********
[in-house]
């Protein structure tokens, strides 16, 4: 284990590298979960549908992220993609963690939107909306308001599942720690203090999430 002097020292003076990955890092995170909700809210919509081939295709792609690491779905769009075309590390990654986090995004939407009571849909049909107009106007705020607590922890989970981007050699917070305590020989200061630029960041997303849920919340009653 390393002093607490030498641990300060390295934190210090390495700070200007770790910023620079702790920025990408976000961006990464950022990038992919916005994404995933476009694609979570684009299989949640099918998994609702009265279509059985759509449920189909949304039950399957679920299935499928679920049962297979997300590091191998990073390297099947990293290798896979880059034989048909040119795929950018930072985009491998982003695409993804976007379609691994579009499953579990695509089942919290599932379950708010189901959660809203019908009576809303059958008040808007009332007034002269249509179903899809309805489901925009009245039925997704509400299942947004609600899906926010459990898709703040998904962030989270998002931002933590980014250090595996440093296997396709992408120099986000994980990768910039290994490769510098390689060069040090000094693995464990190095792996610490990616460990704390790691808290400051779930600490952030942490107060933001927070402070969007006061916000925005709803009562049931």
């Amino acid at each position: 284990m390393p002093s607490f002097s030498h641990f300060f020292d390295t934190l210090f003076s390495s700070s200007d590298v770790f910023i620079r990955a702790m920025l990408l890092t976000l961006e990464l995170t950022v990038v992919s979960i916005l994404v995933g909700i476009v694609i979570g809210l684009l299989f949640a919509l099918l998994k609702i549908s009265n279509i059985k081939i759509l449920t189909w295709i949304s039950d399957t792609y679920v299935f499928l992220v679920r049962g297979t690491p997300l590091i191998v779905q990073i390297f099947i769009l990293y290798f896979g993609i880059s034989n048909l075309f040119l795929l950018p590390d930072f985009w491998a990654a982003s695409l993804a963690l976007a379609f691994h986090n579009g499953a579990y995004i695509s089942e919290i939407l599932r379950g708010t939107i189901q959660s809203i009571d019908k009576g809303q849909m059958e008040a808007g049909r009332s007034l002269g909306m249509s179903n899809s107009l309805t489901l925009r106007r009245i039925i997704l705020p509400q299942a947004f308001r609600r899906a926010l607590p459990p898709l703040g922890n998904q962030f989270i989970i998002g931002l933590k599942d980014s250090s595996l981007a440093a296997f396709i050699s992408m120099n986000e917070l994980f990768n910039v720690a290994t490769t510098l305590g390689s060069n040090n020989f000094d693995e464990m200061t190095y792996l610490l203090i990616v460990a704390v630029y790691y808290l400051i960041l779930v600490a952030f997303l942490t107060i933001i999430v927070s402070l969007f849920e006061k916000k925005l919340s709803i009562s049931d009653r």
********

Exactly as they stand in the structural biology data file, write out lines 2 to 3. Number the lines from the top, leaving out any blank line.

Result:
């Protein structure tokens, strides 16, 4: 284990590298979960549908992220993609963690939107909306308001599942720690203090999430 002097020292003076990955890092995170909700809210919509081939295709792609690491779905769009075309590390990654986090995004939407009571849909049909107009106007705020607590922890989970981007050699917070305590020989200061630029960041997303849920919340009653 390393002093607490030498641990300060390295934190210090390495700070200007770790910023620079702790920025990408976000961006990464950022990038992919916005994404995933476009694609979570684009299989949640099918998994609702009265279509059985759509449920189909949304039950399957679920299935499928679920049962297979997300590091191998990073390297099947990293290798896979880059034989048909040119795929950018930072985009491998982003695409993804976007379609691994579009499953579990695509089942919290599932379950708010189901959660809203019908009576809303059958008040808007009332007034002269249509179903899809309805489901925009009245039925997704509400299942947004609600899906926010459990898709703040998904962030989270998002931002933590980014250090595996440093296997396709992408120099986000994980990768910039290994490769510098390689060069040090000094693995464990190095792996610490990616460990704390790691808290400051779930600490952030942490107060933001927070402070969007006061916000925005709803009562049931």
């Amino acid at each position: 284990m390393p002093s607490f002097s030498h641990f300060f020292d390295t934190l210090f003076s390495s700070s200007d590298v770790f910023i620079r990955a702790m920025l990408l890092t976000l961006e990464l995170t950022v990038v992919s979960i916005l994404v995933g909700i476009v694609i979570g809210l684009l299989f949640a919509l099918l998994k609702i549908s009265n279509i059985k081939i759509l449920t189909w295709i949304s039950d399957t792609y679920v299935f499928l992220v679920r049962g297979t690491p997300l590091i191998v779905q990073i390297f099947i769009l990293y290798f896979g993609i880059s034989n048909l075309f040119l795929l950018p590390d930072f985009w491998a990654a982003s695409l993804a963690l976007a379609f691994h986090n579009g499953a579990y995004i695509s089942e919290i939407l599932r379950g708010t939107i189901q959660s809203i009571d019908k009576g809303q849909m059958e008040a808007g049909r009332s007034l002269g909306m249509s179903n899809s107009l309805t489901l925009r106007r009245i039925i997704l705020p509400q299942a947004f308001r609600r899906a926010l607590p459990p898709l703040g922890n998904q962030f989270i989970i998002g931002l933590k599942d980014s250090s595996l981007a440093a296997f396709i050699s992408m120099n986000e917070l994980f990768n910039v720690a290994t490769t510098l305590g390689s060069n040090n020989f000094d693995e464990m200061t190095y792996l610490l203090i990616v460990a704390v630029y790691y808290l400051i960041l779930v600490a952030f997303l942490t107060i933001i999430v927070s402070l969007f849920e006061k916000k925005l919340s709803i009562s049931d009653r």